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Stocks dragged down by lower oil prices

A trader works on the floor of the

A trader works on the floor of the New York Stock Exchange on Wall Street on Monday, Aug. 11, 2014. Credit: Bloomberg News / Jin Lee

Financial markets retreated slightly Tuesday giving up some of the gains from a two-day rally. Investors seemed focused on problems in Ukraine and Iraq and the damage those problems are starting to have on the broader, global economy. Energy stocks were among the biggest decliners, dragged down by lower oil prices.

At the close on Wall Street, the Dow Jones industrial average was down 9.4 points, or nearly 0.1 percent, at 16,560.5. The Standard & Poor's 500 index lost 3.2 points, nearly 0.2 percent, to 1,933.8, and the Nasdaq composite was off 12.1 points, nearly 0.3 percent, at to 4,389.3.

GEOPOLITICAL TENSIONS: Fears of a Russian invasion of Ukraine have faded in recent days, but worries about conflicts around the globe are likely to keep investors on edge in the coming weeks.

A convoy of more than 260 Russian trucks, reportedly packed with supplies, moved toward Russian's border with Ukraine on Tuesday, but Kiev said the goods would only be allowed to cross if they were inspected by the International Red Cross. Ukraine is fearful that Russia could use the move as a cover for sending troops into the separatist-held territory.

Investors are also watching the civil strife and power struggle in Iraq.

GERMAN WORRIES: An indicator of German investor confidence dropped to its lowest level in 20 months for August, as investors worried that the Ukraine crisis will start dragging down the German economy, Europe's largest. The euro drifted lower after the survey, falling to $1.3367.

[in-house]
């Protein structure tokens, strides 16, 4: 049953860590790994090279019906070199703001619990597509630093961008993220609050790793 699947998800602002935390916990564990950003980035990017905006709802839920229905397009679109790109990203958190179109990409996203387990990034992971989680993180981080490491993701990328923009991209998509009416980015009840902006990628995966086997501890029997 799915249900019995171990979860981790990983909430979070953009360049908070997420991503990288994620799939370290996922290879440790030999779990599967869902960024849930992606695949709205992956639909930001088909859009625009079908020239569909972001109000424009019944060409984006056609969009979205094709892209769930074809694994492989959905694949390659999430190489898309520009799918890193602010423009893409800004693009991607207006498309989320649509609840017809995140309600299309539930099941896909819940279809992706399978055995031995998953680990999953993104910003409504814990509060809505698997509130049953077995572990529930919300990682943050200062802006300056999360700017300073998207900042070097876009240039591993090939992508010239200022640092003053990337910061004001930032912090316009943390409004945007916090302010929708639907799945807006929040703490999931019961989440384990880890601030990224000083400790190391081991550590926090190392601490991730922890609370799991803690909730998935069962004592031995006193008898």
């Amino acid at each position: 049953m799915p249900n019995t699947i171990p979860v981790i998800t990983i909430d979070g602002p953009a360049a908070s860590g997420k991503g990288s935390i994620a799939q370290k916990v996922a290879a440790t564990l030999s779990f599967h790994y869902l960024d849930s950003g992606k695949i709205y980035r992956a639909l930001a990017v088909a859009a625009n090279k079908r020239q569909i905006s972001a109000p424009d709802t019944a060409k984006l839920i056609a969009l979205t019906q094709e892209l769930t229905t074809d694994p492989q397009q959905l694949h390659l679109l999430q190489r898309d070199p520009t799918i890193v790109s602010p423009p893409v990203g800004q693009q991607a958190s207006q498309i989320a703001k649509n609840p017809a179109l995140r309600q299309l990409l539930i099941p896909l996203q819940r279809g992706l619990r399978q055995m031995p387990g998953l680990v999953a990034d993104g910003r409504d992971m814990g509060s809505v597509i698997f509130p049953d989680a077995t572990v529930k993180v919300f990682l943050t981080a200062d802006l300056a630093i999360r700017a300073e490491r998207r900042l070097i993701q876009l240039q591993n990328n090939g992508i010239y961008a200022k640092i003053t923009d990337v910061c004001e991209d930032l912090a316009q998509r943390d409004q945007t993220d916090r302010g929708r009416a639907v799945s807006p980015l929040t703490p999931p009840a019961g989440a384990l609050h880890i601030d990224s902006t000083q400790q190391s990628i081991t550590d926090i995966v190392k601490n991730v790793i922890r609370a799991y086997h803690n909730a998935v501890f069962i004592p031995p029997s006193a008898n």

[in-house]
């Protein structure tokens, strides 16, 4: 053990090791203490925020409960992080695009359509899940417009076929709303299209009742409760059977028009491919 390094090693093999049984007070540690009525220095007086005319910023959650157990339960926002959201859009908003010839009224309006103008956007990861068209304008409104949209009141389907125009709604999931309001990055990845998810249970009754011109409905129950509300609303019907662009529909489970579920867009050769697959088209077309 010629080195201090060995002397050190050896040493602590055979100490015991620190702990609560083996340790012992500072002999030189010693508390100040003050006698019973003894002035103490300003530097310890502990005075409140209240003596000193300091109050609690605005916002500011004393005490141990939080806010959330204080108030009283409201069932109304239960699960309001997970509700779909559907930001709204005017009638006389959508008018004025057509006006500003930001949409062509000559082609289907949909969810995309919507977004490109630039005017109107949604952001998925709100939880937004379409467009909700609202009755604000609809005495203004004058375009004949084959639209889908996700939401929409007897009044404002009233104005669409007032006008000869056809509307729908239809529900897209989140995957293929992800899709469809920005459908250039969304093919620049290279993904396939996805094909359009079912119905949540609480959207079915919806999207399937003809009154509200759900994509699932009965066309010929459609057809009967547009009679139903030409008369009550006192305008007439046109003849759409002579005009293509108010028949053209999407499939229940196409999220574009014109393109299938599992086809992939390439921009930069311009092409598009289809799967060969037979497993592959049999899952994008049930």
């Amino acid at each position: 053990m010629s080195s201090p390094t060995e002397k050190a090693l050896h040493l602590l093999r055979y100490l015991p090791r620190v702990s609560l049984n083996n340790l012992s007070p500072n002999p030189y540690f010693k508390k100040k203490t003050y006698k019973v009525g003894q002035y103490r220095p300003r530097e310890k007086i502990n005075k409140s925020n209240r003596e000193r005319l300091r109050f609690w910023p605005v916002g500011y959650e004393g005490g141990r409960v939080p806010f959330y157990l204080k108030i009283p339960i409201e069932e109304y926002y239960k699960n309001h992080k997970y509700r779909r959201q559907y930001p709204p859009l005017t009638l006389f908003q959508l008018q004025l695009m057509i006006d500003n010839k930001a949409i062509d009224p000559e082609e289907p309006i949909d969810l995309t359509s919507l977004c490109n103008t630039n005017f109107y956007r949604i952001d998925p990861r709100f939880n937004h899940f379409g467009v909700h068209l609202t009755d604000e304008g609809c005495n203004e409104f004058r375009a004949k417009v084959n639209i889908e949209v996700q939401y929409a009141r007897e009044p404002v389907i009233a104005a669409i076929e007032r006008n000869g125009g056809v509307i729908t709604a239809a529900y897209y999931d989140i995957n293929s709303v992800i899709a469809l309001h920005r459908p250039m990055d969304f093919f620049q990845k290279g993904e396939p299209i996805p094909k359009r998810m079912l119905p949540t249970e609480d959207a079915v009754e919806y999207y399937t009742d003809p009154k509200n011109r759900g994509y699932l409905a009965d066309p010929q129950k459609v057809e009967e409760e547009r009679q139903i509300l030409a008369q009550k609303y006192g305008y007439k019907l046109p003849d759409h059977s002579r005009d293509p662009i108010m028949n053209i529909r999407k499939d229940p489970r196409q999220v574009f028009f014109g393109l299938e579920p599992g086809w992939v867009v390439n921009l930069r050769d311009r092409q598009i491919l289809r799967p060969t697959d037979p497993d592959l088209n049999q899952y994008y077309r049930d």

Europe is much more exposed to Russia than the U.S., and Europe gets most of its natural gas from Russia.

"The Ukraine-Russia situation may be at a standstill politically, but it is weighing on the German economy and more broadly, the eurozone," said Sean Lynch, a managing director at Wells Fargo Private Bank.

LESS RISK? There are signs investors are taking less-risky positions as geopolitical tensions mount. The Russell 2000 index, which is made up primarily of smaller technology and health care companies, was down 1 percent, much more than the rest of the market. Investors bid up utilities and telecom stocks, which are typically considered the safest bets in the stock market due to their higher-than-normal dividends.

OIL LEAK: Energy stocks fell. The S&P 500 energy index lost nearly 1 percent. Kinder Morgan declined 2 percent after rising 9 percent the day before. Anadarko Petroleum and Pioneer Natural Resources fell more than 2 percent. Chevron and Exxon Mobil were among the worst performers in the Dow.

Energy stocks have declined noticeably in the last month, due largely to falling oil and natural gas prices. Brent crude, which is traded in the United Kingdom and is considered a broader gauge of the international oil market, is trading at a nine-month low. U.S. crude is trading at a seven-month low.

The price of U.S. crude oil slipped 71 cents to $97.37 a barrel Tuesday. That followed three days of increases over concerns about the reliability of Iraqi oil production.

OUT OF FASHION: Kate Spade plunged $9.87, or about 25 percent, to $29 after the handbag company warned that sales growth would slow this year. The comments came after Kate Spade reported a better-than-expected quarterly profit, which drove the stock up more than 10 percent earlier.

BONDS, COMMODITIES: The yield on the 10-year Treasury note was 2.43 percent, unchanged from the prior day. In metals trading, gold rose 10 cents to $1,310.60 an ounce, silver fell 19 cents to $19.51 an ounce and copper fell two cents to $3.15 a pound.

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